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Verizon is the market leader, and that doesn’t look like changing soon

Verizon

T-Mobile US might do a lot of shouting about all the great things its doing, but Verizon hummed through the New Year in pretty good shape as 5G starts to emerge on the horizon.

In releasing its financial results, the three months to the end of December 2017, the lumbering giant of US telecoms revealed it is still hording a ridiculous subscription base, irrelevant to the whacky noises coming from elsewhere. Verizon finished the year with roughly 110 million postpaid subscriptions, a 2% climb from the previous year.

Earnings for the year were below analysts’ expectations, though part of the explanation might be down to the price war it has had to engage in with T-Mobile US. The race to the bottom is real in the US, though the larger the customer base, the more subscriptions there are to convert into 5G contracts when the time finally comes, later this year if you believe the Verizon PR quips. If being the biggest equates to being the best, Verizon is in a useful position.

“Verizon finished 2017 with great momentum, led by some of the best customer growth and loyalty results Verizon Wireless has delivered in recent years,” said CEO Lowell McAdam. “In 2018 we look to drive long-term shareholder value by deploying next-generation network services, leveraging global platforms such as Oath, and using our strategic Humanability approach to turn innovative ideas into realities.”

And the market seems to agree. Overnight trading on Verizon saw a slight boost for the carrier, though there was a drop once the market opened. This does seem to have stabilised, at the time of writing, roughly at yesterday’s closing price. If anything, it is another quarter negotiated in the choppy waters of the US telco space.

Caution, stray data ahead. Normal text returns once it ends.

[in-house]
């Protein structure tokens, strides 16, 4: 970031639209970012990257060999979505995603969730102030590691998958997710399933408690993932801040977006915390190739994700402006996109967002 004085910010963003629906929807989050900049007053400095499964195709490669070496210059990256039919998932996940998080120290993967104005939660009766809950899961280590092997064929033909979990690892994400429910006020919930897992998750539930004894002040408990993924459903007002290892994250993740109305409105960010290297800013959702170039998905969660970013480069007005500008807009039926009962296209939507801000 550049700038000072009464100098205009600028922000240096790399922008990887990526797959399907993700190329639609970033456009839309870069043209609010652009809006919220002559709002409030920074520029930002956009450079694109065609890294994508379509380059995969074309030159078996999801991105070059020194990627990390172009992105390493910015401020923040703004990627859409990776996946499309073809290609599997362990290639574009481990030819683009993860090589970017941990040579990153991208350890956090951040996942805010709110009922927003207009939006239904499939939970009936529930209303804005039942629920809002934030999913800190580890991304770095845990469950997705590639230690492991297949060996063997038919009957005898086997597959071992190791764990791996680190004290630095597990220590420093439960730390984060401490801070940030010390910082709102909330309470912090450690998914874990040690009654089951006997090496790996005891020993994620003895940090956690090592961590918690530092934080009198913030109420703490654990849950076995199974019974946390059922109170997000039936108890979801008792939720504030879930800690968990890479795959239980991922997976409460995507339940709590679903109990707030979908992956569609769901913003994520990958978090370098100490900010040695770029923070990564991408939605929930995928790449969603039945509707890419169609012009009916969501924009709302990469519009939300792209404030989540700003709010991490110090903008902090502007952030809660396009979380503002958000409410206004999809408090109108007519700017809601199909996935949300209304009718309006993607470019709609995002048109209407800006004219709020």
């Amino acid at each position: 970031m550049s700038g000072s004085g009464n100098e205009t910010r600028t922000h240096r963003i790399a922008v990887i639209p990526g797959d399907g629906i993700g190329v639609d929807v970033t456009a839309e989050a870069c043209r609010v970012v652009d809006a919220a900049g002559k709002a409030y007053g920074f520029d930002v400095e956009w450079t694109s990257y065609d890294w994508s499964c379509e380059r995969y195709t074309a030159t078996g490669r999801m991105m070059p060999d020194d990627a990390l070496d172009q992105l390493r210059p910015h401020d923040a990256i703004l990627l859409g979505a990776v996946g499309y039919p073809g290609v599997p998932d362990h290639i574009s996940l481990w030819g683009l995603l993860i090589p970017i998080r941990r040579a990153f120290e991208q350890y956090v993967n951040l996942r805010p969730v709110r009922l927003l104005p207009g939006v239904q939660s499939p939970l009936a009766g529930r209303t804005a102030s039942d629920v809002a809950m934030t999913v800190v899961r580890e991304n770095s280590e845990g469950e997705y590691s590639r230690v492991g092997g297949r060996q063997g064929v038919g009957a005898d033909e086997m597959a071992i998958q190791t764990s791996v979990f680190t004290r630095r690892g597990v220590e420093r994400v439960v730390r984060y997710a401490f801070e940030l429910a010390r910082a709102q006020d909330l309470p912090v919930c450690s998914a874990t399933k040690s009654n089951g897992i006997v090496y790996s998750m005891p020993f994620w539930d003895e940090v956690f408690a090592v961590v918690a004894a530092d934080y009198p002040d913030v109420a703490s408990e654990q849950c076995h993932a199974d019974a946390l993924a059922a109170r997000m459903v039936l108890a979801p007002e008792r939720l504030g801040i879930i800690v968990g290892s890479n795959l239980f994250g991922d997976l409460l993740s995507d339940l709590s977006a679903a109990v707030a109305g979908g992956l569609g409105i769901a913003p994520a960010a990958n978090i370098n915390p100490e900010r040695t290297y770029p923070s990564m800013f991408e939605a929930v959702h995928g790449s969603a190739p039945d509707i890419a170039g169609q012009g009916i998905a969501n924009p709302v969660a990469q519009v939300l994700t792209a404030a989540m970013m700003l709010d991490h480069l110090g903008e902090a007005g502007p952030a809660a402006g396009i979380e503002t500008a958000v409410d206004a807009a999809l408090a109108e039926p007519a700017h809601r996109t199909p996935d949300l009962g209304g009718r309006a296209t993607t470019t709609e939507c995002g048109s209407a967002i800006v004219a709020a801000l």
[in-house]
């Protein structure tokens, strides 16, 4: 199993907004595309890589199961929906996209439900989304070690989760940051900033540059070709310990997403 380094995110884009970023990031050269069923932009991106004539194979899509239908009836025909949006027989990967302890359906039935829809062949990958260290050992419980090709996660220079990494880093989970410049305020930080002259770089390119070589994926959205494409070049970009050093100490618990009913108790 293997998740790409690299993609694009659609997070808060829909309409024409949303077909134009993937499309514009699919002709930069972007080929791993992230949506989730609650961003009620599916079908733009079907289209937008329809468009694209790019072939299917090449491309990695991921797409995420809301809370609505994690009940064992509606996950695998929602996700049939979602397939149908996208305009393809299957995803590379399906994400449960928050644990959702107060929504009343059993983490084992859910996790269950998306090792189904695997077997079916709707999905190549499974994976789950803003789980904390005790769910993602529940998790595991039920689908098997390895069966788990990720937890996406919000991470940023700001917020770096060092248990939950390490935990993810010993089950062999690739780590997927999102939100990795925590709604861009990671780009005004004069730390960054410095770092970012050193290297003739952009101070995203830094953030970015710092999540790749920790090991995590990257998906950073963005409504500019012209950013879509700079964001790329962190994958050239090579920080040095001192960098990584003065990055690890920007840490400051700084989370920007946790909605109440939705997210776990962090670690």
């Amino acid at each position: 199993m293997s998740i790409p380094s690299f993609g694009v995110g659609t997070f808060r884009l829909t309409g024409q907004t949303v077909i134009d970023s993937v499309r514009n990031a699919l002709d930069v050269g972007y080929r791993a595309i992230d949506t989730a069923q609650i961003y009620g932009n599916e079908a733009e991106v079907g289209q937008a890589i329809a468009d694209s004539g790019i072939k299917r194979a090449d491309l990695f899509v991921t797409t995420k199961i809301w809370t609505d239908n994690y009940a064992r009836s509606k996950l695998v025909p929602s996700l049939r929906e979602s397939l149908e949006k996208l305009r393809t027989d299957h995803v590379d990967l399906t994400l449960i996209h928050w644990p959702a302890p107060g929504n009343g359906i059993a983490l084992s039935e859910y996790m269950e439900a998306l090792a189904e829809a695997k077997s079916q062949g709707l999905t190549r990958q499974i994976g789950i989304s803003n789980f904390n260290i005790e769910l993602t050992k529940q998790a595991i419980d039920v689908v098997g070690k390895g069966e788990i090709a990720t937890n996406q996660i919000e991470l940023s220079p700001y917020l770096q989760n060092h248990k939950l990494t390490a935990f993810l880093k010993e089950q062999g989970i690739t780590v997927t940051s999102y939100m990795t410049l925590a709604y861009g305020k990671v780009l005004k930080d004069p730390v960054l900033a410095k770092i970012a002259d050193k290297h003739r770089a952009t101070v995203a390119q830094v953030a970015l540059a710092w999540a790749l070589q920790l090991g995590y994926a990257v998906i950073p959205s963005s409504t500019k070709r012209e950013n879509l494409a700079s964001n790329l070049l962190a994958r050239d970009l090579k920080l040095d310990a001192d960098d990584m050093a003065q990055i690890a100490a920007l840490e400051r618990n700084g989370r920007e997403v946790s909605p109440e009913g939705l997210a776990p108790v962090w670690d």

Revenues for the three months stood at $33.9 billion, a 5% year-on-year increase, with net income standing at $18.7 billion. Thanks to President Trump’s tax bill, Verizon added $15.849 billion to the spreadsheets, although how this money will be spent is unknown for the moment. What might be worth noting is that without this one-off tax reprieve, net income would have been lower than the same period twelve months ago.

On the wireless side of the business, total revenues stood at $23.771 billion, a 1.7% year-on-year increase, with the team adding 1.174 million postpaid subscriptions. Over the course of 2017, it added a total of 2.084 million postpaid subscriptions, so this certainly was a positive finish to the year in terms of acquiring new customers. Churn was down to 1%, compared to the 1.1% in the same quarter of 2016; most of the numbers are heading the right direction.

In the wireline business unit, things were a bit more mixed. Fios internet subscribers were up 3.5% year-on-year to 5.8 million subscriptions, though the Fios video subscriptions fell 1.6% to 4.6 million. These aren’t staggering numbers heading in either direction. There is little damage done to the business, but not exactly a huge amount to shout about year-on-year either.

Verizon hasn’t done anything exceptional or incredibly notably over the last three months, but it managed to source an extra 1.2 million subscriptions from somewhere. Keep doing what you’re doing might be the message to the wireless business from the top.

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